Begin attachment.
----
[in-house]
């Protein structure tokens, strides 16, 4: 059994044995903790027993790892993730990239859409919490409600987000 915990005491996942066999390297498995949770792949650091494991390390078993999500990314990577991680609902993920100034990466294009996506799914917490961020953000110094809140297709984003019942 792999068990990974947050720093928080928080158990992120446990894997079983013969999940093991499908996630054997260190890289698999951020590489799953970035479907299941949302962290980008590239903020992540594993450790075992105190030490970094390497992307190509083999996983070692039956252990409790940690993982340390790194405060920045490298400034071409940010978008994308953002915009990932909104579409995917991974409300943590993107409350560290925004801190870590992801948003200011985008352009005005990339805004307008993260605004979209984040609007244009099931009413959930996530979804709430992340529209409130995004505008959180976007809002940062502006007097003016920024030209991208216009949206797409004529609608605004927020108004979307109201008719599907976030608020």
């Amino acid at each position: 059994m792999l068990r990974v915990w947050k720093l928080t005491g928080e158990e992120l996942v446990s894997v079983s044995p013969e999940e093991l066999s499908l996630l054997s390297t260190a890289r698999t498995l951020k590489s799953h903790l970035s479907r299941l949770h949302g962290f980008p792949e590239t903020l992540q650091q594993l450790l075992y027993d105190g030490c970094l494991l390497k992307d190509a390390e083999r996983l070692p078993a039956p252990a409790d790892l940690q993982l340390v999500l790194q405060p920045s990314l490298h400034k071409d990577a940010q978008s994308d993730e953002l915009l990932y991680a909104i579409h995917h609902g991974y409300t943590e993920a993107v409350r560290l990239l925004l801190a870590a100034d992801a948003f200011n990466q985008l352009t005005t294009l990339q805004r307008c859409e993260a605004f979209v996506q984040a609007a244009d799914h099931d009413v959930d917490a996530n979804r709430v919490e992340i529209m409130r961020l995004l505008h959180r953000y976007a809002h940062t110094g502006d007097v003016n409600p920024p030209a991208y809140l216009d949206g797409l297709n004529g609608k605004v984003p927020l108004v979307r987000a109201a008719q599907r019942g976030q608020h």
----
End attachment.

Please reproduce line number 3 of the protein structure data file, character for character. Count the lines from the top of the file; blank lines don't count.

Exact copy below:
């Amino acid at each position: 059994m792999l068990r990974v915990w947050k720093l928080t005491g928080e158990e992120l996942v446990s894997v079983s044995p013969e999940e093991l066999s499908l996630l054997s390297t260190a890289r698999t498995l951020k590489s799953h903790l970035s479907r299941l949770h949302g962290f980008p792949e590239t903020l992540q650091q594993l450790l075992y027993d105190g030490c970094l494991l390497k992307d190509a390390e083999r996983l070692p078993a039956p252990a409790d790892l940690q993982l340390v999500l790194q405060p920045s990314l490298h400034k071409d990577a940010q978008s994308d993730e953002l915009l990932y991680a909104i579409h995917h609902g991974y409300t943590e993920a993107v409350r560290l990239l925004l801190a870590a100034d992801a948003f200011n990466q985008l352009t005005t294009l990339q805004r307008c859409e993260a605004f979209v996506q984040a609007a244009d799914h099931d009413v959930d917490a996530n979804r709430v919490e992340i529209m409130r961020l995004l505008h959180r953000y976007a809002h940062t110094g502006d007097v003016n409600p920024p030209a991208y809140l216009d949206g797409l297709n004529g609608k605004v984003p927020l108004v979307r987000a109201a008719q599907r019942g976030q608020h």